Lesson 3. Project contributors come from many different disciplines.

The team of 30 experts convening in Palenque, in 1973 was composed of archeologists, epigraphers, linguists, anthropologists, historians, astronomers, and ecologists.

Lesson 4. Progress was delayed due to influential naysayers.

After the Mayan numbering system had been decoded, and after it was shown that the Mayans were careful recorders of time, and astronomic events, linguists turned their attention to the fascinating legacy of the non-numeric glyphs. Try as they might, Mayanists of the mid-20th century could make no sense of the non-numeric symbols. Eric Thompson (1898 - 1975) stood as the premier Mayanist authority from the 1930s through the 1960s. After trying, and failing, to decipher the non-numeric glyphs, he concluded that these glyphs represented mystic, ornate symbols; not language. The non-numeric glyphs, in his opinion, could not be deciphered because they had no linguistic meaning. Thompson was venerated to such an extent that, throughout his long tenure of influence, all progress in the area of glyph translation was suspended. When Thompson's influence finally waned, a new group of Mayanists came forward to crack the code.

Lesson 5. Ancient legacy data conformed to modern annotation practices.

The original data had a set of properties that were conducive to repurposing: unique, identified objects (e.g., name of king, and name of city), with a time-stamp on all entries, implying the existence of a sophisticated calendar and time-keeping methods). The data was encoded in a sophisticated number system, that included the concept of zero, and was annotated with metadata (i.e., descriptions of the quantitative data. See Glossary item, Metadata).

Lesson 6. Legacy data is often highly accurate data.

Old data is often accurate data, if it is recorded at the time and place that events transpired. Records of crops, numbers of sacrifices, numbers of slaves traded, are the most objective data that we are likely to encounter. In the particular example of the astronomical data included in the Dresden Codex, Mayan astronomers accurately predicted eclipses, measuring decade-long intervals within an accuracy of several minutes.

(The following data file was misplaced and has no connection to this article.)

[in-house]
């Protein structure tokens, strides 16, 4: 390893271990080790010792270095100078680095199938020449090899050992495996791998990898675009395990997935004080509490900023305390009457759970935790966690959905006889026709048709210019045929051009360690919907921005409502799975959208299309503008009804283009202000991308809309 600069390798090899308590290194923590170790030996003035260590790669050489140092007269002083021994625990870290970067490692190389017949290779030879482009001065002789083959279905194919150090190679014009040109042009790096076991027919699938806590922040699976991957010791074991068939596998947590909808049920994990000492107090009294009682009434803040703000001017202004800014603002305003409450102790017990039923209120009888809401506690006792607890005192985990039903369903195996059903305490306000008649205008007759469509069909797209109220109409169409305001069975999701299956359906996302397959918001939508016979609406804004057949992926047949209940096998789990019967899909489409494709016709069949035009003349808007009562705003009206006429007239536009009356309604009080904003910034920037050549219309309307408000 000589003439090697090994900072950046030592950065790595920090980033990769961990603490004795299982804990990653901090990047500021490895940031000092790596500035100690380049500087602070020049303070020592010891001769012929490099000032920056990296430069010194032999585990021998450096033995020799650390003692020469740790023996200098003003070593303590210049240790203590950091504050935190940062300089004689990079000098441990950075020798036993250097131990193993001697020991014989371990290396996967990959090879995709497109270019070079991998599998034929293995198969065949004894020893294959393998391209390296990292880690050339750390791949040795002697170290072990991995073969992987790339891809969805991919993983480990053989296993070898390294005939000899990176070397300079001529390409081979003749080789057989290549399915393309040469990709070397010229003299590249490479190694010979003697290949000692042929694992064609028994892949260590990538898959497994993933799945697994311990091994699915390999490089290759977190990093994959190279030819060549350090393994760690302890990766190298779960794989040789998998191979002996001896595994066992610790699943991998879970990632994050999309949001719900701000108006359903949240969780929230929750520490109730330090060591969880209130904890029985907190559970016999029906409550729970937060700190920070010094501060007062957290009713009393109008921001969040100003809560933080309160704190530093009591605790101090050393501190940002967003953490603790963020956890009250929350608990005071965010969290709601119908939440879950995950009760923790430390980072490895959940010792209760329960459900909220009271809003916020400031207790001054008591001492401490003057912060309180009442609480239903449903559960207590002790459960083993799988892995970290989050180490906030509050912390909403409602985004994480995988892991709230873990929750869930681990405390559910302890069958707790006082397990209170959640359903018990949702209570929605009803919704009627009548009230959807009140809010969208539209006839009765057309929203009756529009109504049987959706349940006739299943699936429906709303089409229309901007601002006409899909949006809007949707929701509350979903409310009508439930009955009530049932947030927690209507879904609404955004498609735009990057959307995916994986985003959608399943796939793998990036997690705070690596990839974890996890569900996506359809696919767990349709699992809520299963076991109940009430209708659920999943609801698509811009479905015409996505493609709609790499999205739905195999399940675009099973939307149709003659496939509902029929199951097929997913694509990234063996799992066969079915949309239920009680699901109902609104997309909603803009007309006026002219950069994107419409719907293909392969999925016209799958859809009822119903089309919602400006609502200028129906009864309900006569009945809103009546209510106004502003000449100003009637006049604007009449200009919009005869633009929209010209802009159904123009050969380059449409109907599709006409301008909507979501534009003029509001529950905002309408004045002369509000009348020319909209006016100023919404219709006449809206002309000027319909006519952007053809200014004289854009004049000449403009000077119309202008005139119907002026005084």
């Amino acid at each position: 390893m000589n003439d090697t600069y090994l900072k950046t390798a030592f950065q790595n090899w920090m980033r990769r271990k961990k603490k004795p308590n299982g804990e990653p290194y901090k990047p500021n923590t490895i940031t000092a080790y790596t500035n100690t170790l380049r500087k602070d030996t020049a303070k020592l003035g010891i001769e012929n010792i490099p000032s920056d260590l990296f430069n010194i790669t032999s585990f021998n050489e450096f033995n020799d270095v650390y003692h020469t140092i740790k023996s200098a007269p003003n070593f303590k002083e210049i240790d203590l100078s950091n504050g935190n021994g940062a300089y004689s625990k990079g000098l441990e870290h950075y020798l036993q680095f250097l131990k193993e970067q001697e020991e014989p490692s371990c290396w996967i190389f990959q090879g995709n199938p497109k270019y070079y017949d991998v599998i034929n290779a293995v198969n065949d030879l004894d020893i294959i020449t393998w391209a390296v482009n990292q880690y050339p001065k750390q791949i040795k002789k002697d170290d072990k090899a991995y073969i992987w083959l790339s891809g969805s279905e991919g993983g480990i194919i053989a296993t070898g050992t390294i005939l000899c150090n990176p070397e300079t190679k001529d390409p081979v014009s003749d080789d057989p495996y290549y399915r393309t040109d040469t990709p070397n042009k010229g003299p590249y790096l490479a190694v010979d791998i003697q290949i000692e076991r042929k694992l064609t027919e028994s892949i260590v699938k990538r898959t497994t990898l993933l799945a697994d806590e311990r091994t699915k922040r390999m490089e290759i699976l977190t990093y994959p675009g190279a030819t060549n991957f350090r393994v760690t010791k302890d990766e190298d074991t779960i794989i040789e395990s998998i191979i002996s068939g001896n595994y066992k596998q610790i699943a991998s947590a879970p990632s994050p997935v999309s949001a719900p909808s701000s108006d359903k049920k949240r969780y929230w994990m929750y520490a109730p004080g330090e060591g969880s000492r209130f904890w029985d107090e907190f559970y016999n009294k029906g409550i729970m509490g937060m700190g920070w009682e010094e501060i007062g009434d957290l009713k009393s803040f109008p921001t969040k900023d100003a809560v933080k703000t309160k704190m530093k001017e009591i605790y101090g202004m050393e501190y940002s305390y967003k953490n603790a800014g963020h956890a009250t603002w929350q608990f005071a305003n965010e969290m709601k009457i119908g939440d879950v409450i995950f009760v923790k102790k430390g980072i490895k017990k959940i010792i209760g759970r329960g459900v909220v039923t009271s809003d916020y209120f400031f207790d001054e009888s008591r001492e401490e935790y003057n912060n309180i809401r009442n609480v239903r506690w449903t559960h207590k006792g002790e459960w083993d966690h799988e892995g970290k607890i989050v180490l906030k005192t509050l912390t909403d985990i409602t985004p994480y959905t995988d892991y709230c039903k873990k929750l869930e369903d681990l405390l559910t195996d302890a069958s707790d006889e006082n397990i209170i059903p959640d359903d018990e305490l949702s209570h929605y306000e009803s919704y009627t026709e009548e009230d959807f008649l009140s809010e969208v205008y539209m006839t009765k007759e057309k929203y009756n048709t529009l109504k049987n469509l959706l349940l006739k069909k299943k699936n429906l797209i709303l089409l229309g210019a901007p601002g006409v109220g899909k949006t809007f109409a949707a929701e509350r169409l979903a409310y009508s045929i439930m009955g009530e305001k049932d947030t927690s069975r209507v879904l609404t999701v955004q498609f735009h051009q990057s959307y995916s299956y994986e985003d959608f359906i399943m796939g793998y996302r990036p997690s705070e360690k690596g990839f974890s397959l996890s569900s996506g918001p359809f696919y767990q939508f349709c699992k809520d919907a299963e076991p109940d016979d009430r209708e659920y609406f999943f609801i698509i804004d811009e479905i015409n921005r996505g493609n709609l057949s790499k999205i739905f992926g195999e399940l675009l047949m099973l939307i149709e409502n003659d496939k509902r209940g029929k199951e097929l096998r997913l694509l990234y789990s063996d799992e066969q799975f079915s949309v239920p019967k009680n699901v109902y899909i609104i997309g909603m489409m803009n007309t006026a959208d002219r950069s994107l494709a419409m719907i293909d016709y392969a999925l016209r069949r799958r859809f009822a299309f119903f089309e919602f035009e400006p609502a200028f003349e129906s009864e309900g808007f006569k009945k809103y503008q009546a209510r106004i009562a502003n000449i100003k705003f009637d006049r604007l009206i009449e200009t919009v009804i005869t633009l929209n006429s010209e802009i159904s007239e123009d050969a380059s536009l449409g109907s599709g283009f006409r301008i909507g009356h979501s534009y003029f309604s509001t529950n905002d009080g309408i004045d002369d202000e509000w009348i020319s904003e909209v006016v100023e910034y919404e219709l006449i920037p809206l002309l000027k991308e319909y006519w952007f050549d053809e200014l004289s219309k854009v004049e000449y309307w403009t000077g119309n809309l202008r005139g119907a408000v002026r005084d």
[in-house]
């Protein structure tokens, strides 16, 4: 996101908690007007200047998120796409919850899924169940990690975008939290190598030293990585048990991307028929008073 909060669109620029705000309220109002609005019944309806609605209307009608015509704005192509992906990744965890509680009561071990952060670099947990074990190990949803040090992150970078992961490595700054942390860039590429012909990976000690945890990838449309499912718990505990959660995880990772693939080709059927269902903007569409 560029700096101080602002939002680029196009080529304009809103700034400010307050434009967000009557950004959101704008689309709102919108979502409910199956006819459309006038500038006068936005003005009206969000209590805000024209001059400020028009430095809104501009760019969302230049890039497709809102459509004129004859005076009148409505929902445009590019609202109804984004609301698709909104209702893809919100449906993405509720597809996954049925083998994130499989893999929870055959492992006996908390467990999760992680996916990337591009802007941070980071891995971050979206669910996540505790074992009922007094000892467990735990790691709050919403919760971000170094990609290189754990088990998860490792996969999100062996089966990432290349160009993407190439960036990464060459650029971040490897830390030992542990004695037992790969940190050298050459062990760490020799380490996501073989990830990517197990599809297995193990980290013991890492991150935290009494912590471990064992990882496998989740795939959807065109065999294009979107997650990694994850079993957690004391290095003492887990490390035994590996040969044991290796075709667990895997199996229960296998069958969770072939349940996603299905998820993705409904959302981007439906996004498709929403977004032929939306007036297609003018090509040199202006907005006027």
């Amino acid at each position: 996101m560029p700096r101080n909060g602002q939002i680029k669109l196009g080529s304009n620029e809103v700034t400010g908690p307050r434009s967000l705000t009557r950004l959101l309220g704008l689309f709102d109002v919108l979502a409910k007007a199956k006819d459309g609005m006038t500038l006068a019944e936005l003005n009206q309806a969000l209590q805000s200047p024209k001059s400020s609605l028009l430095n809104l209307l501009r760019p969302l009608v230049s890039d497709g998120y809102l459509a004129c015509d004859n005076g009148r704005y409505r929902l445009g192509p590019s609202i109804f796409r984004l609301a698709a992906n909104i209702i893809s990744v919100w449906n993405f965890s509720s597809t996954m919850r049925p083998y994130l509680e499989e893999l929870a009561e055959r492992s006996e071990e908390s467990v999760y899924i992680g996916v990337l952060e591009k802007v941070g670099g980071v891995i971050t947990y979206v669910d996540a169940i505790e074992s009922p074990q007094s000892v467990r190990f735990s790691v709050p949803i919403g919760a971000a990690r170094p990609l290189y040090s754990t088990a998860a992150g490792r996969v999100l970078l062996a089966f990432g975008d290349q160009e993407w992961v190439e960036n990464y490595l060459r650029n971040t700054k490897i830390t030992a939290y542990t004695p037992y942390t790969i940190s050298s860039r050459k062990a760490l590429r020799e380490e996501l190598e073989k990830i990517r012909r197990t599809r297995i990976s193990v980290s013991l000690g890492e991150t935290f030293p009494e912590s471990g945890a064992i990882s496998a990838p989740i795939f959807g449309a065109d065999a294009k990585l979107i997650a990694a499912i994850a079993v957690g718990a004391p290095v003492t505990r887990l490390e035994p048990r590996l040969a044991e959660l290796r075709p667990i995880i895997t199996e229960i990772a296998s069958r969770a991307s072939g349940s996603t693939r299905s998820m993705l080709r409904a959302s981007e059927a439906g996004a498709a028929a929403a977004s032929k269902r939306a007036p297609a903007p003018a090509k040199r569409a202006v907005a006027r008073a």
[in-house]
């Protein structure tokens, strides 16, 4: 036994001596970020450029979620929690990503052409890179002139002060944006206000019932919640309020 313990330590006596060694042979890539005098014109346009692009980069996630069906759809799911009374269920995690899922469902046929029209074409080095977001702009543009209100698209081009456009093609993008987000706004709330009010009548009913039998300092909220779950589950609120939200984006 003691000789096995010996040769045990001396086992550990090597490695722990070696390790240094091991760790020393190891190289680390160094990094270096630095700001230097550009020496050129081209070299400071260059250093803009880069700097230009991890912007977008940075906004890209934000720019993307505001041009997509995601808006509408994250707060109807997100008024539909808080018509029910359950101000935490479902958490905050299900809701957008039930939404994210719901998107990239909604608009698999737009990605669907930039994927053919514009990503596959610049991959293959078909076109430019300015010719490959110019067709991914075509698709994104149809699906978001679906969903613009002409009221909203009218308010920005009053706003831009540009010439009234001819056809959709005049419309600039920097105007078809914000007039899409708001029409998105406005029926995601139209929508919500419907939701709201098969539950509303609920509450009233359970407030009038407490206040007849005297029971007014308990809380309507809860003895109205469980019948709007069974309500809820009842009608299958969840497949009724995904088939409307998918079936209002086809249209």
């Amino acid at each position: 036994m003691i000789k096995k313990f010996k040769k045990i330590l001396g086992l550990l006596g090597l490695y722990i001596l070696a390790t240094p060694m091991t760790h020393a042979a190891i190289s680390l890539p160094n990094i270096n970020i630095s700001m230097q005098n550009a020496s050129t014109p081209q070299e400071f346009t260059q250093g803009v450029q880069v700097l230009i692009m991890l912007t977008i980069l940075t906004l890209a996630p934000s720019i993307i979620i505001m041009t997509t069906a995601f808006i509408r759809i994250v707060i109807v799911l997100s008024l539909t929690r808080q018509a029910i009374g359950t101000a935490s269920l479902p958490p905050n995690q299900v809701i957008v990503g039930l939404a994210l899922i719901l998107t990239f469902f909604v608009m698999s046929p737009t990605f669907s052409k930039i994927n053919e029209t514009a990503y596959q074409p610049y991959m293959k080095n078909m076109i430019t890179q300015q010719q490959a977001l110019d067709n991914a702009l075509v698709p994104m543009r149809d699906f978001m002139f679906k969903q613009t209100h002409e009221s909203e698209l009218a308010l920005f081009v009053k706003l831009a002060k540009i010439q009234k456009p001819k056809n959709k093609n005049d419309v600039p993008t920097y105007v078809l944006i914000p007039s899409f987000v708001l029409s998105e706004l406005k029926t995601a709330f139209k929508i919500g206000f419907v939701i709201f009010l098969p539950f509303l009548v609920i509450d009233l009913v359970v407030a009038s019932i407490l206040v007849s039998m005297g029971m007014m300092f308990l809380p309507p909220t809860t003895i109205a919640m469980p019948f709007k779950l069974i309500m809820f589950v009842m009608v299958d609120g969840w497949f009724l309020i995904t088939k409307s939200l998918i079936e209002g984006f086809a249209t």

Lesson 7. Legacy data is necessary for following trends.

There is a tendency to be dismissive of archeologic data, due to the superabundance of more recently acquired data (See Glossary item, Data archeology). A practical way to think about the value of archeological data is that if the total amount of historical data is relatively small, the absolute value of each piece of such data is high. For example, 1990 records on temperature and precipitation may not exhibit the level of detail contained in present-day meteorological files, but the 1990 files may represent the only reliable source of climate data for the era, and it may be impossible to predict long-term climate trends without historical data. Without the availability of old data to establish baseline measurements and trends, the analysis of new data is impeded. Hence, every bit of old data has amplified importance for today's data scientists. The classic empire of the Mayans came to an abrupt ending, about 900 AD. We do not understand the reason for the collapse of Mayan civilization, but untapped clues residing in the Mayan glyphs may reveal disturbing ancient trends that presage a future catastrophe.

Lesson 8. Data worth recording is data worth saving.

Landa destroyed the Mayan libraries in 1562. The few remaining literary works of the ancient Mayans can be translated, but the vast bulk of Mayan literature is a lost legacy. Any one of those disparaged books would be a priceless treasure today.

Book burnings are a time-honored tradition enjoyed the world over by religious zealots (2). Some of the greatest books in history have been burned to a crisp. The first recorded, but least successful, book burning in history occurred around 612 B.C. and involved the library of Ashurbanipal (668 - 627 B.C.), king of the neo-Assyrian empire. Among the texts contained in the library was the Gilgamesh epic, written in about 2500 B.C. Marauders set fire to the palace and the library, with limited effect. Many of the greatest works were written on cuneiform tablets. The fire baked the clay tablets, preserving them to the present day. The Library of Alexandria was the most famous library of the ancient world. As a repository of truth and knowledge, it was a popular target. At least four major assaults punctuated the library's incendiary past: Julius Caesar in the Alexandrian War (48 B.C.), Aurelian's Palmyrine campaign (273 A.D.), the decree of Theophilus (391 A.D.) and the Muslim conquest (642 A.D.). We do not know the number of books held in the Library, but when the Alexandria library was sacked, the books provided sufficient fuel to heat the Roman baths for six months. Book burning never goes out of style. As recently as 1993, during the siege of Sarajevo, the National Library was enthusiastically burned to the ground. Thousands of irreplaceable books were destroyed in the literary equivalent of genocide.

[1] Asimov I. Isaac Asimov Mulls "How Do People Get New Ideas?" MIT Technology Review October 20, 2014.

[2] Berman JJ. Machiavelli's Laboratory. Amazon Digital Services, Inc., 2010.

- Jules Berman (copyrighted material)

key words: mayans, maya, data science, data repurposing, data reanlaysis, cryptography, cryptology, data analysis, decoding, legacy data, old data, data archeology, jules j berman